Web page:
And then, you know, and this is guaranteed to converge asymptotically.

And actually in fact, we do build laws like that as well.

I am developing here torque-level attitude control.

If you had a steering law, the several system,

you could write another Lyapunov function just for that,

get in a reference and make sure you track it precisely, right?

But now you have a two-separated system.

Individually, they're stable; coupled,

they're only stable if the separation principle holds,

that the outer loop functions at a much slower rate.

Its bandwidth is much slower than the inner loop.

The inner loops always have to be much tighter or run at a faster speed,

you know, update cycles.

So, different ways you could do that. No, good question.

So here, if we have this,

so what are the steps now?

Good. So we've got this.

This is good for any initial conditions.

It's radially unbounded.

We take the derivative.

This part, pretty quickly,

is gonna give me this,

and this part, I believe,

in the end is just gonna be plus k Sigma.

So, how to get from this math to here?

That's one of the homeworks you do.

You know, you kind of plug it all in,

the usual matrix math.

So now, at this point, this V dot,

nothing has been applied that's specific to this dynamical system.

So, we can actually plug in our dynamics in this term.

And let's do that next.

So, you're gonna have omega transposed minus omega tilde, I,

omega plus the control torque, plus k sigma.

What's the next step in this control development?

It's different ways we could go.

Daniel?

Notify the Vdot and just find the u in terms of everything else.

But if you just say you u is equal to -k Sigma,

plus omega tilde, I, omega, that will cancel this.

Then your V dot is zero.

You got a stable response, right?

But we know actually it's not gonna be asymptotically stable.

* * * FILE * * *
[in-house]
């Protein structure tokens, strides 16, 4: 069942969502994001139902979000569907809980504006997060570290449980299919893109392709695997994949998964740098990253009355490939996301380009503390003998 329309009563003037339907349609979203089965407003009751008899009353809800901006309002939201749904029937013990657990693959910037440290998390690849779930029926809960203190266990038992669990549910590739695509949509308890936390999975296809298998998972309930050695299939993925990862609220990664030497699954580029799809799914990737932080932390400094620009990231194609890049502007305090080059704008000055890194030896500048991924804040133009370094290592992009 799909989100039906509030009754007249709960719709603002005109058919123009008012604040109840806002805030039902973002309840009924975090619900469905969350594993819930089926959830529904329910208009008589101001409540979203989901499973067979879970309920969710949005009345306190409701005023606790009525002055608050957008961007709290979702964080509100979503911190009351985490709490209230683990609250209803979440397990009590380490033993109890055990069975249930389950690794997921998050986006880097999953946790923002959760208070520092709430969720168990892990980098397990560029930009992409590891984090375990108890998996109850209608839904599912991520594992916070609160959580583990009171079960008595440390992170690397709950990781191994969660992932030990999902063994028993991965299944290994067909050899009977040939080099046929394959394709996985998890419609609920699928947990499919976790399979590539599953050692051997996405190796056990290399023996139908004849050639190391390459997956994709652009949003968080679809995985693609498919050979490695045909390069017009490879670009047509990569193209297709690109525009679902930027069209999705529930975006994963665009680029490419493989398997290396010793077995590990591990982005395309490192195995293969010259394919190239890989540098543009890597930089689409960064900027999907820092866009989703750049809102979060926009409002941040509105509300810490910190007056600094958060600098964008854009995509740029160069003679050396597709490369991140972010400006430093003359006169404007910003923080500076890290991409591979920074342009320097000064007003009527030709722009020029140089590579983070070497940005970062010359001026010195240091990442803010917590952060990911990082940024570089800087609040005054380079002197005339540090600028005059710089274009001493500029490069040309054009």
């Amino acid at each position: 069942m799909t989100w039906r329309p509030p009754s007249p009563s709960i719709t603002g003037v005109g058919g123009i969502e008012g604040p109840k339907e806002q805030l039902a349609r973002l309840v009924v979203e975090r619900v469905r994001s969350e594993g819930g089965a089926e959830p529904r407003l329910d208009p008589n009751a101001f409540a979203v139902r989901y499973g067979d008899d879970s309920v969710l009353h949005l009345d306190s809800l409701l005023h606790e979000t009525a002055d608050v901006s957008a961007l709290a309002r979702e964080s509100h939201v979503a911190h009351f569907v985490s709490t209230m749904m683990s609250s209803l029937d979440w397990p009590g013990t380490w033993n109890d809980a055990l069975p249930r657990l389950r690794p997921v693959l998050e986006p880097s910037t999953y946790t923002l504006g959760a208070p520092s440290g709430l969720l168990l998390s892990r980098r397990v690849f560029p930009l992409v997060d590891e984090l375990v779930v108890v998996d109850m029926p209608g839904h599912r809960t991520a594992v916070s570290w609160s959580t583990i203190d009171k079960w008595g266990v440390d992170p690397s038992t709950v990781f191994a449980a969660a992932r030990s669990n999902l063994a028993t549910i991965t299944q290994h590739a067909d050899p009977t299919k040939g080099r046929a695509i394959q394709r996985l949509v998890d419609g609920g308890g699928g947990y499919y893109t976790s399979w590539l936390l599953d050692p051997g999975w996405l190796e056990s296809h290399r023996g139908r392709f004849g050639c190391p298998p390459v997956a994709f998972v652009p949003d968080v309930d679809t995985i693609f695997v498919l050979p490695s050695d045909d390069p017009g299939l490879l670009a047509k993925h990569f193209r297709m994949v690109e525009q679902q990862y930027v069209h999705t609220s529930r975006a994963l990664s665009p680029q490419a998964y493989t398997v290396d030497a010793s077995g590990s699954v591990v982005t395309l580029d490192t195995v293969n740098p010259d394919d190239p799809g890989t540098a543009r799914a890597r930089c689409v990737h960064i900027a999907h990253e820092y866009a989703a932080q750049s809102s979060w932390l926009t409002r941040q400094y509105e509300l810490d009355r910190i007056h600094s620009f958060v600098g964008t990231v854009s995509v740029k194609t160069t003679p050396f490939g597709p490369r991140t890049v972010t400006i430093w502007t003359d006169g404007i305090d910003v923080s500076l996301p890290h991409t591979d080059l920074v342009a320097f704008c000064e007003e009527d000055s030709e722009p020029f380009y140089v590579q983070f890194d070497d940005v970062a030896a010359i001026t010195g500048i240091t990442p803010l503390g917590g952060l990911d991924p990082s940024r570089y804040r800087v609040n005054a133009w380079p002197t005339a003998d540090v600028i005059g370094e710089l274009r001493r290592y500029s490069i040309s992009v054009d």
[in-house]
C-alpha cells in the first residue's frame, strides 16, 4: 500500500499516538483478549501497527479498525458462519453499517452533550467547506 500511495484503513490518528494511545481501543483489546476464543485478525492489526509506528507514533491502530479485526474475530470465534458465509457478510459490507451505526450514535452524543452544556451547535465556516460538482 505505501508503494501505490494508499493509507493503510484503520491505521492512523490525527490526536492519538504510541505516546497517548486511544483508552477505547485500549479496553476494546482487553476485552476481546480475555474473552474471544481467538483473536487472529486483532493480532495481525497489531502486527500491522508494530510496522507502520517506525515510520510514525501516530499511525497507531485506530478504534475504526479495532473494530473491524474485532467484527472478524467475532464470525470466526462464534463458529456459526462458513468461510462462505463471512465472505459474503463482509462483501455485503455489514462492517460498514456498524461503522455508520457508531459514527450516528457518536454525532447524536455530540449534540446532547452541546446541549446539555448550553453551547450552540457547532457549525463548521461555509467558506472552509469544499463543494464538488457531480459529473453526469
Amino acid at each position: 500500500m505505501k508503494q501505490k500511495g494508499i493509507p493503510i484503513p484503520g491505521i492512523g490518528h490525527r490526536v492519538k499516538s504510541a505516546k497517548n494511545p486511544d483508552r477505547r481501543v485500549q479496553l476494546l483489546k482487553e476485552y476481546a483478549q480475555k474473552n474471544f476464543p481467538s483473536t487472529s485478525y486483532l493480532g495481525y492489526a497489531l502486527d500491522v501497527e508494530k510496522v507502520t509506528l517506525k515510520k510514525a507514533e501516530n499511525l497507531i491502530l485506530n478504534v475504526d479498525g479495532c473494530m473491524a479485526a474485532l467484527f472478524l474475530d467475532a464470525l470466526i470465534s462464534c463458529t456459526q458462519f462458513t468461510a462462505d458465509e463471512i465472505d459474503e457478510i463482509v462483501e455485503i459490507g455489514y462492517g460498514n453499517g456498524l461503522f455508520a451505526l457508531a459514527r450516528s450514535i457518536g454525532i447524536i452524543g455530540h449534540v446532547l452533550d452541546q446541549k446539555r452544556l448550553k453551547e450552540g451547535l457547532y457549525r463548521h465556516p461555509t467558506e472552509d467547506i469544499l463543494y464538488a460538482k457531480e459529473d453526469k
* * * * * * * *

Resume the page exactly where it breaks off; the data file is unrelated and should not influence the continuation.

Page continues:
What else do we have to do, right?

You want this V dot.

If it's always zero, we never get rid of energy.

That means these will never get better.

Ever. Right? So somehow we want to at least get rid of

V. We want a V dot that's not just purely zero ideally.

And we can do that.

This is basically omega transpose something.

The trick we keep playing in mechanical systems is I'm gonna say, "Look,

let's set it equal to this negative semidefinite function."

In mechanical systems, kind of what you were asking earlier,

we tend to have a rate measure and a state measure.

And when we differentiate, the rates become accelerations,

plug in equations of motions.

But both terms will have rates that you can factor out and that

allows you to always do that trick on a second order dynamical system.

But this is good because then we can pick and putting in a fully matrix P,

it's symmetric positive definite,

gives me lots of knobs to tune.

And now we can say, 'well,

this bracketed part has to be equal to -P omega'.

And if we do that,

then basically we add an extra P omega to here,

right? And off we go.

And we're done.

Now we have a control,

but this V dot is only negative semidefinite.

It's negative definite in terms of omegas.

So compared to the earlier control,

I didn't know what happens to omega now.

Here, at least with this one,

I know right away my omegas have to go to zero.

That's what this V dot is gonna go to zero. So that's good.

I just don't know yet what happens to convergence.

That's a new thing we'll cover today.

But let's play with some modifications.

So here, we compensated for all this stuff.

Great. And we have this one in there.

Did we have to compensate for this one term here?

Do we need this?

Kevin, what do you think?